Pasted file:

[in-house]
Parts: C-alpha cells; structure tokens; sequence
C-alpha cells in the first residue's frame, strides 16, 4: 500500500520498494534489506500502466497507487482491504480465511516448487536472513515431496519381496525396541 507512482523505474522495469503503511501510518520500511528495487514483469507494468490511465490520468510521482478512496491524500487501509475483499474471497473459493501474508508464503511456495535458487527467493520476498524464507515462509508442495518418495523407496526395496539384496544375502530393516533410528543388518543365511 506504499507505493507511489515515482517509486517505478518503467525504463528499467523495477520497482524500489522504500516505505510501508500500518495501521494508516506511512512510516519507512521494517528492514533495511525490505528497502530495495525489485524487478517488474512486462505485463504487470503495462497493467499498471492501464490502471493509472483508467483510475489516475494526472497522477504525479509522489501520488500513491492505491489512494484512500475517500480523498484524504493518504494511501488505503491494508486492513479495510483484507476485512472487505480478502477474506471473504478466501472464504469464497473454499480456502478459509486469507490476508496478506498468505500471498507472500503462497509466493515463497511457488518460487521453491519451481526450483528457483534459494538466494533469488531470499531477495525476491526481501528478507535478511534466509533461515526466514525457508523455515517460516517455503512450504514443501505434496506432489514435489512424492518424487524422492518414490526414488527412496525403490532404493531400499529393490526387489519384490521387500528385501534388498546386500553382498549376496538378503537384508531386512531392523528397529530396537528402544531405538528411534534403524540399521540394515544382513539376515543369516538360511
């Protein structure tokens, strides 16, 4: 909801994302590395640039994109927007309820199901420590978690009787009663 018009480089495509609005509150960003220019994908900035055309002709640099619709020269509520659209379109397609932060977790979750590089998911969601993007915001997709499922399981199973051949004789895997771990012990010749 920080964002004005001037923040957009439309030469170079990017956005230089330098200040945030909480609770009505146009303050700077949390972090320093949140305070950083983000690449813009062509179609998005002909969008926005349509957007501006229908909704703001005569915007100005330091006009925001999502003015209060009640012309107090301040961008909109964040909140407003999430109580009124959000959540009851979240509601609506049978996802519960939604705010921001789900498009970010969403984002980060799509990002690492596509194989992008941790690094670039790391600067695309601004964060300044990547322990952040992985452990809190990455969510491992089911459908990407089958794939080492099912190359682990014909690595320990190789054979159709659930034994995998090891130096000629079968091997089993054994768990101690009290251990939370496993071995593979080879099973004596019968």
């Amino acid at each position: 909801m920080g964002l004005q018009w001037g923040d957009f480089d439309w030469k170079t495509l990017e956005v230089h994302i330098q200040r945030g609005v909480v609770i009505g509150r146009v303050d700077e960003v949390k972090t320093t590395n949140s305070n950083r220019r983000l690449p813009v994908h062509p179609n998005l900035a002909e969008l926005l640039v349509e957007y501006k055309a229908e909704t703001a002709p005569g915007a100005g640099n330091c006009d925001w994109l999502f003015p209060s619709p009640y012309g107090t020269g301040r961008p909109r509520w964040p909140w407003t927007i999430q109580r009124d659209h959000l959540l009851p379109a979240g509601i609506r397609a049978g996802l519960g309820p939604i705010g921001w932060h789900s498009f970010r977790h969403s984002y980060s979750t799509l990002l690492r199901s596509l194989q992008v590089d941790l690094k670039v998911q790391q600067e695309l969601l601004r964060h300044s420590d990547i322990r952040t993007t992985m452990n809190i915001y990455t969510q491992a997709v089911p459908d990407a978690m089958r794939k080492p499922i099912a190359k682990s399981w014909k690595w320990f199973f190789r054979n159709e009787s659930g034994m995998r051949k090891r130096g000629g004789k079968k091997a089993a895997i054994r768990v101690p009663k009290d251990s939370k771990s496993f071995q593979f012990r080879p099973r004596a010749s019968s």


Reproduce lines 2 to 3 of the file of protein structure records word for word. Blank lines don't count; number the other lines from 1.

Parts: C-alpha cells; structure tokens; sequence
C-alpha cells in the first residue's frame, strides 16, 4: 500500500520498494534489506500502466497507487482491504480465511516448487536472513515431496519381496525396541 507512482523505474522495469503503511501510518520500511528495487514483469507494468490511465490520468510521482478512496491524500487501509475483499474471497473459493501474508508464503511456495535458487527467493520476498524464507515462509508442495518418495523407496526395496539384496544375502530393516533410528543388518543365511 506504499507505493507511489515515482517509486517505478518503467525504463528499467523495477520497482524500489522504500516505505510501508500500518495501521494508516506511512512510516519507512521494517528492514533495511525490505528497502530495495525489485524487478517488474512486462505485463504487470503495462497493467499498471492501464490502471493509472483508467483510475489516475494526472497522477504525479509522489501520488500513491492505491489512494484512500475517500480523498484524504493518504494511501488505503491494508486492513479495510483484507476485512472487505480478502477474506471473504478466501472464504469464497473454499480456502478459509486469507490476508496478506498468505500471498507472500503462497509466493515463497511457488518460487521453491519451481526450483528457483534459494538466494533469488531470499531477495525476491526481501528478507535478511534466509533461515526466514525457508523455515517460516517455503512450504514443501505434496506432489514435489512424492518424487524422492518414490526414488527412496525403490532404493531400499529393490526387489519384490521387500528385501534388498546386500553382498549376496538378503537384508531386512531392523528397529530396537528402544531405538528411534534403524540399521540394515544382513539376515543369516538360511